In addition to its summer youth camp, which costs between $350 and $410 for the week, Earthwork offers a Friday outdoors program for homeschoolers and themed weekends of programming for families. Adults can take workshops like “The Art of Fire” and “The Skill of the Knife.” The organization also takes people on outdoors trips. Grindrod recently got back from leading an expedition in Alaska, for example, where he taught leadership training.

At the “home” in the woods earlier this summer, a group of young people sat with their knives carving wooden spoons while their instructors stood by watching. Liam Wallace, an 11-year-old leader in training, explained that coals from the fire are used to burn the wood and then it’s carved with a knife. He made a wooden spoon at Earthwork and has used it at home for soup, he said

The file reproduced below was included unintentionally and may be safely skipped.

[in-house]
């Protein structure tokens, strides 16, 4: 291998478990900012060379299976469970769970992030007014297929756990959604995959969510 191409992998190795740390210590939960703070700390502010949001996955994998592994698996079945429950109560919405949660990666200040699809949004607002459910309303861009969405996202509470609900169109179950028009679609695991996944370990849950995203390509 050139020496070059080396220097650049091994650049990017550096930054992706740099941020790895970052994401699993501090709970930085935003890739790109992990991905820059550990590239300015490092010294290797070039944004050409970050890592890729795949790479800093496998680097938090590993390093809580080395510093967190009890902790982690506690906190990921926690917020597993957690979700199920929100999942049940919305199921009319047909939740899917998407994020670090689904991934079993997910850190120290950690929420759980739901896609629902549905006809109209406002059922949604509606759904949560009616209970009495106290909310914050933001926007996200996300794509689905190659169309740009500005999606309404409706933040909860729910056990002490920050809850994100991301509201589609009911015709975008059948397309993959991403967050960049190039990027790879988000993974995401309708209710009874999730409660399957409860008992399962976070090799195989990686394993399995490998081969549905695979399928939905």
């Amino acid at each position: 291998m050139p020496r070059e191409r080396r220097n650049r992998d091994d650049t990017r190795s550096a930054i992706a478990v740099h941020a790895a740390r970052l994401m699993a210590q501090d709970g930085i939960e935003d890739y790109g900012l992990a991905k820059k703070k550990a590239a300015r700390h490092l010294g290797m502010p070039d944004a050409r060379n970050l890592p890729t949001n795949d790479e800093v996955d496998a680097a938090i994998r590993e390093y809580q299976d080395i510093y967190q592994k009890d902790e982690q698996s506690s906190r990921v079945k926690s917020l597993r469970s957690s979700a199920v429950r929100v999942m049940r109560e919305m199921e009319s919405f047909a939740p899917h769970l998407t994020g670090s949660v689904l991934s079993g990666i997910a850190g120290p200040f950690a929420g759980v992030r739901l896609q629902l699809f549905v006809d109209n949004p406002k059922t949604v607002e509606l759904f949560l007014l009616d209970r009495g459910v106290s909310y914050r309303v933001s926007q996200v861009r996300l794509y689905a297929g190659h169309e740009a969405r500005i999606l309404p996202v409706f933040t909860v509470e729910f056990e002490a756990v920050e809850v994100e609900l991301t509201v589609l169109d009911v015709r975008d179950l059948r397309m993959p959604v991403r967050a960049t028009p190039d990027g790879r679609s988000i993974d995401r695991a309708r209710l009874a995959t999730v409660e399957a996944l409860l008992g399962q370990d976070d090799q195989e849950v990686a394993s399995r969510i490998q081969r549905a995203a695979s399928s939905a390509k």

Wallace has been coming to the camp for several years. “You get to do things you wouldn’t at a normal camp,” he said.

Jude Dan, 7, also worked diligently on his spoon with a knife. He said he’s itching to go on a backpacking trip and his newfound carving skills would come in handy.

Nearby, first-time camper Quinn Bonham, 7, sat carving his spoon.

Did he like the outdoors before? “Barely,” Bonham said. Even at the end of the week, he said, “I don’t like camping, I like staying in hotels.”